Assessing, rating, ranking this situation and that as serious but not yet critical is an obsession of our times. It is the foundation of project management. All development projects require a problem, to which a technical solution is then found. It constructs a neat hierarchy of situations to be categorised, on a sliding scale. The logic of the sliding scale, from success at one end to crisis at the other, depends on isolating, defining and elaborating on problems. The concept of the problem is the driver of modernity.

It leads always towards danger, towards the temptation to write off this situation, that place, as doomed, a failed state, an outbreak of anarchy, chaos, collective madness, or irrational fundamentalism. It is the most extreme form of them and us. We are the rational observers, with our carefully calibrated scale of freedom through to unfreedom, transparency through to utter corruption, mature democracy through to anarchic failure. Labelling those struggling to deal with their confusions and contradictions as critical, enables us to call in the air strikes, to reach for the military as a legitimate solution to messy human problems.

China routinely perceives the situation in Tibet as serious, sliding towards the critical. Everything about Tibet, through Chinese eyes, is problematic, hard to manage, unpredictable, unfamiliar, uncanny, disturbing, even the air that is so thin that each breath could be your last. That is what Chinese fear.

Yet China, at an official public level, says it does have solutions. Even more remarkably, it says there is one solution to all the problems of Tibet. In its 12th Five-year Plan for Tibet, for 2011-15, China says explicitly that development is the solution to all Tibetan problems. I am tempted to ask a naïve question: if development is the solution, then what is the problem?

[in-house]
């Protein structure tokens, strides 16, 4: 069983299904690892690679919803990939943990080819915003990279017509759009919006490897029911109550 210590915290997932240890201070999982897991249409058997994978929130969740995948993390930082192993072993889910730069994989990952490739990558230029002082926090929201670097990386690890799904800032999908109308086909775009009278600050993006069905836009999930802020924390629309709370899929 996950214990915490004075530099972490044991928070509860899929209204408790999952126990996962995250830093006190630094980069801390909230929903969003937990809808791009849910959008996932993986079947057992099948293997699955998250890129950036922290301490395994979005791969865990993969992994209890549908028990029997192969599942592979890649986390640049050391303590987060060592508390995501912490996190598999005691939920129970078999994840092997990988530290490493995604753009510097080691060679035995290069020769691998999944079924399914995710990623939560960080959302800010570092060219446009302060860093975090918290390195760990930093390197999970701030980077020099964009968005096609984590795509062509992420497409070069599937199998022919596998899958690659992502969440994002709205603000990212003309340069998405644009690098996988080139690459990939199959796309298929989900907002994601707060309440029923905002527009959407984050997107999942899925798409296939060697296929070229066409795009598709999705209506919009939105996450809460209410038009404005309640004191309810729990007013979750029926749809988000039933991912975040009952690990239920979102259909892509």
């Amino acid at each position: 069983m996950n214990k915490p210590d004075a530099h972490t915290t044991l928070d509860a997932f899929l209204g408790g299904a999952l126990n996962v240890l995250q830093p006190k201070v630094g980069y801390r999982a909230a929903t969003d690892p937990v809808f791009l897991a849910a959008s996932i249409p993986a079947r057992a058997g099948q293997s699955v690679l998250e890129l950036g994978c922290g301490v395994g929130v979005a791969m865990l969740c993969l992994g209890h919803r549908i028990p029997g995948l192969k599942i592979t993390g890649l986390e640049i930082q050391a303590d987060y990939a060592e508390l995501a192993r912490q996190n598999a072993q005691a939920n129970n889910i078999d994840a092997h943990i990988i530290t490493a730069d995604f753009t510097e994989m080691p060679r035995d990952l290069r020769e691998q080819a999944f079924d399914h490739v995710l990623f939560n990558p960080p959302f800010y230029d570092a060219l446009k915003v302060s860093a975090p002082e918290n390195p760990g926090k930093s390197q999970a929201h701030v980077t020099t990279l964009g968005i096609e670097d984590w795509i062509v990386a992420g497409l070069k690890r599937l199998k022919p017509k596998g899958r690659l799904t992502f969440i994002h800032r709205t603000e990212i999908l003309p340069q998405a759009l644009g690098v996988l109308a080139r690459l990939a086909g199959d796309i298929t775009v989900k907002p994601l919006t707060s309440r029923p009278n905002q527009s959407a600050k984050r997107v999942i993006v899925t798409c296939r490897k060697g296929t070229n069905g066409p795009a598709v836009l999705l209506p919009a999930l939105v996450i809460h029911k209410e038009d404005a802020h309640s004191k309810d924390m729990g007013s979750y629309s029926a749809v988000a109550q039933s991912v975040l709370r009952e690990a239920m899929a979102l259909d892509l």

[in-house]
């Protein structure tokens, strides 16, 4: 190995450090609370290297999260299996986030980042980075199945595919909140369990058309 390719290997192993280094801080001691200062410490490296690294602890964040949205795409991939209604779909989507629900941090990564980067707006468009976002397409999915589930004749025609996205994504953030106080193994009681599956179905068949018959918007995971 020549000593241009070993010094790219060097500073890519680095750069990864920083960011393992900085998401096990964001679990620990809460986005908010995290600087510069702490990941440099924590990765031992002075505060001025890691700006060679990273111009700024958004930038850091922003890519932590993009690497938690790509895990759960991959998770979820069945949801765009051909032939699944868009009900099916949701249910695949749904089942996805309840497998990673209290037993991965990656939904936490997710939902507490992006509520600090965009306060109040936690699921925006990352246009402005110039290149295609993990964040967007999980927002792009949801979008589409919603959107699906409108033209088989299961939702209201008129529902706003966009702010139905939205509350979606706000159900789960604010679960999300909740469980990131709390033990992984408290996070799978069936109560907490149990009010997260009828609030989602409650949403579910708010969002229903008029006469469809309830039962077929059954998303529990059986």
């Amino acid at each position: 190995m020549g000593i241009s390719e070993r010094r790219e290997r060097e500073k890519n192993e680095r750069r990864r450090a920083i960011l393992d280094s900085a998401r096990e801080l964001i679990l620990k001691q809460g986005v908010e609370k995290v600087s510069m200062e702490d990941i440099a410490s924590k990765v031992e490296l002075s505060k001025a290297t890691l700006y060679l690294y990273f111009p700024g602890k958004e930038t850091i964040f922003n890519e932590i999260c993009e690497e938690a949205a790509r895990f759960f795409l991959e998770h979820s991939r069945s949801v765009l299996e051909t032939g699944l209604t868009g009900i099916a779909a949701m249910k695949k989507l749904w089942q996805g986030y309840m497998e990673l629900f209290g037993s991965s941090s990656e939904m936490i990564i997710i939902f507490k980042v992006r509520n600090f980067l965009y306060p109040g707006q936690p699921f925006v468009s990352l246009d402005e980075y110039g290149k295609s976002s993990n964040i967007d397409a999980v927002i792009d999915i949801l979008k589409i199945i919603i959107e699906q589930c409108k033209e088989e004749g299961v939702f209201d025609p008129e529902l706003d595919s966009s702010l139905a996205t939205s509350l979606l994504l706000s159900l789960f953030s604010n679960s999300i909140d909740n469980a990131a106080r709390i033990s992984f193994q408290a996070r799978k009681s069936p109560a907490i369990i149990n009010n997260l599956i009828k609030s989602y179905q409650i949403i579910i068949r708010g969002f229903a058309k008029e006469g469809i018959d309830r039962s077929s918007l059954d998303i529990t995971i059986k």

Tibet and Tibetans are high on the list of what can and does go bad, and can threaten China’s ascent to the blissful god realms. In the imaginations of the Chinese elite, Tibet is all liability, with no prospect of ever becoming an asset. Tibet can only hold China back, blow up in China’s face, humiliate China all over again on the eve of the Olympic triumph. Tibet, in capitalist terms, is a cost centre, forever requiring expensive interventions to maintain China’s dominance, with little realistic prospect of paying its way through profitable copper mining.

This is a bad position, even disastrous, a hardening of Chinese elite attitudes that closes Chinese minds. The Tibetans have become one of the criminal tribes of China, much as the British Raj declared certain Indian tribes to be inherently and collectively criminal by nature. Suddenly, Tibetans in China, even educated, sophisticated Tibetans used to dealing skilfully with Chinese language, customs and people, now find themselves treated with suspicion, fear and contempt.